Years ago, my husband and I moved from Colorado to Alaska. We’d only been married for three years and it was the first time I had lived away from my family. But we were excited about the move and looked forward to exploring our breathtaking new home.
My husband and I settled into jobs we liked and found a comfortable place to call home. After trying out a few churches, we found one that was a perfect fit for us. The congregation was welcoming, and we soon felt at home.
Everything was nice and pleasant…except.
My many years of holiday celebrations had been spent with family. My dad had elderly relatives that lived near us and my parents, siblings and I shared a meal together at every major holiday. I had grown accustomed to and comfortable with our family dynamic and associated the holidays to closeness with family members.
Being a very high introvert, this stability and predictability was integral to my enjoyment of our social engagements. Although I survived the winter holidays, I broke soon after.
Our Bible study leaders invited my husband and I for Easter dinner at their home. Which sounds sweet but felt like a challenge. While the invitation was kind and appreciated, I had never met any of the other guests…my introverted nature roared disapprovingly.
“It’s not right,” I sobbed into my husband’s shoulder, “holidays are meant to be spent with family, not strangers.”
Ever the understanding one, he offered, “We don’t have to go. Do you want to stay at home?” But we had already accepted the invitation. I didn’t want to flake, so I gritted my teeth and off we went.
I’ll tell you what. In the midst of that group of strangers, God showed me a new definition of “family.” By the time we left that evening, it felt like we had known them for a lifetime. We would continue to be close with them throughout our five years in Anchorage. The relationships I formed in this group helped stretch my faith and help me grow in my walk with Jesus.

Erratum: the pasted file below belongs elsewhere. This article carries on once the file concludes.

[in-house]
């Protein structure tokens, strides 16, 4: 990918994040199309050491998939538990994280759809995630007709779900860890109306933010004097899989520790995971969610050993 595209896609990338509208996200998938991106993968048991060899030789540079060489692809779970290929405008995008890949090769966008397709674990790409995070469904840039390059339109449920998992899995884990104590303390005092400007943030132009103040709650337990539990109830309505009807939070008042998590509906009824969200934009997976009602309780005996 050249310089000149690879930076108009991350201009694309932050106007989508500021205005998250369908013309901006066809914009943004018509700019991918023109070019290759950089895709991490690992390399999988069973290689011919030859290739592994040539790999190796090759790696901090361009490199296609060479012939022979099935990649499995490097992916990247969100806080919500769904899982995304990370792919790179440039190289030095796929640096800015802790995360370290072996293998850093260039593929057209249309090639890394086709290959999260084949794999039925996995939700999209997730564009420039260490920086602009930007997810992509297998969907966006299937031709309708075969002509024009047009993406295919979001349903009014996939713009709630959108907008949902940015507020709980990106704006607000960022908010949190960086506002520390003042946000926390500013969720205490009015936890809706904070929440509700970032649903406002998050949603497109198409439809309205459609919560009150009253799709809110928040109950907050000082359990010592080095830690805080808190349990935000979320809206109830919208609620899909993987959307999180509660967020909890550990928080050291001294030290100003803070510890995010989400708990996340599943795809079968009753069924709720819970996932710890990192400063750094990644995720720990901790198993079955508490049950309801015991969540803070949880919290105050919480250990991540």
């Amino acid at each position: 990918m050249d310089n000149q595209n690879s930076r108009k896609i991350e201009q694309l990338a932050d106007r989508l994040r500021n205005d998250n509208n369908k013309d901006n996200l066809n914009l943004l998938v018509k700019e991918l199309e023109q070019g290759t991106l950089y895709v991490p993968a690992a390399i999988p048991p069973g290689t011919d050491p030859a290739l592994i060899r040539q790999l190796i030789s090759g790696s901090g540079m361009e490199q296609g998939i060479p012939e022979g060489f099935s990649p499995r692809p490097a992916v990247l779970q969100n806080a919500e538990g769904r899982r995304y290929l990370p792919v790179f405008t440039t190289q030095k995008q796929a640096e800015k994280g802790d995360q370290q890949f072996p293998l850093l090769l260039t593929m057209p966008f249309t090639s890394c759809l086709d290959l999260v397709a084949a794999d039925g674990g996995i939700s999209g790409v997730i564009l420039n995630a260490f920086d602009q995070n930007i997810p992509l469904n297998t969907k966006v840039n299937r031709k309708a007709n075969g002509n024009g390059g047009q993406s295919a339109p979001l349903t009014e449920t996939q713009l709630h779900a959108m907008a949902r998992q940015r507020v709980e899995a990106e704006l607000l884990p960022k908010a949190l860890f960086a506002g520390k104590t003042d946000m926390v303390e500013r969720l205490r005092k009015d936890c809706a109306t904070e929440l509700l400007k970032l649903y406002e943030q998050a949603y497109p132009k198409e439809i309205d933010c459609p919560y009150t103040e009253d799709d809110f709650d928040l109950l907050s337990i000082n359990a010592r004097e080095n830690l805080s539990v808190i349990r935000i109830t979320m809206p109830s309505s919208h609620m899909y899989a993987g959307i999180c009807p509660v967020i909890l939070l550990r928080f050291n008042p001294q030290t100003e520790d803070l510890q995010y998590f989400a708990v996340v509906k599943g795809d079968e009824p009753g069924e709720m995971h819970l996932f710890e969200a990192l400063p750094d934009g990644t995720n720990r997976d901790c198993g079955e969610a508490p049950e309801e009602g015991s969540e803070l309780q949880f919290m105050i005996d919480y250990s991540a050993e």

God opened my eyes to this truth: everyone who belongs to Him is part of my family. In fact, since then I’ve made life-changing relationships while renovating a church in Nome, Alaska; working in Children’s Ministry in Portland, Oregon and Cut Bank, Montana; and meeting our Compassion-sponsored children in San Salvador, El Salvador.
Places I never thought I’d go and people I can’t imagine my life without.
Apparently, there is more to family than just lineage. The blood of Christ is a powerful bond. I was lonely because I had specific expectations about what holiday celebrations looked like. Once God changed my perspective, I was free to enjoy a new chapter in our lives.
Yes, it takes courage, but being brave has its rewards. If you’re in a new place and feel lonely, take a risk. Join a small group or start volunteering at your church or in your community. People won’t necessarily pick up on your need for connection, but there are plenty of opportunities if you’re willing to take the first step. If we hadn’t joined our Bible study at church, we never would have connected with our new friends. We had to make an effort.
On the flip side, if you know of someone new to your community, especially if they don’t have family nearby, invite them to join you, whether it’s at church, for dinner, or a holiday celebration. Find out their interests and help them acclimate. Introduce them to people that they have something in common with (similar ages of kids, similar interests, or a shared experience). Make it easy for them to get connected. They have gifts and talents to offer to the Body as well.
Everyone has value and we all belong in God’s family. Just being followers of Jesus is a big thing to have in common. You have family members all over the world who are just waiting to be discovered. Sometimes it just takes a small step, but soon you’ll realize a strong sense of belonging.
Are you willing to take the risk? Go find your family. You’ll be glad you did!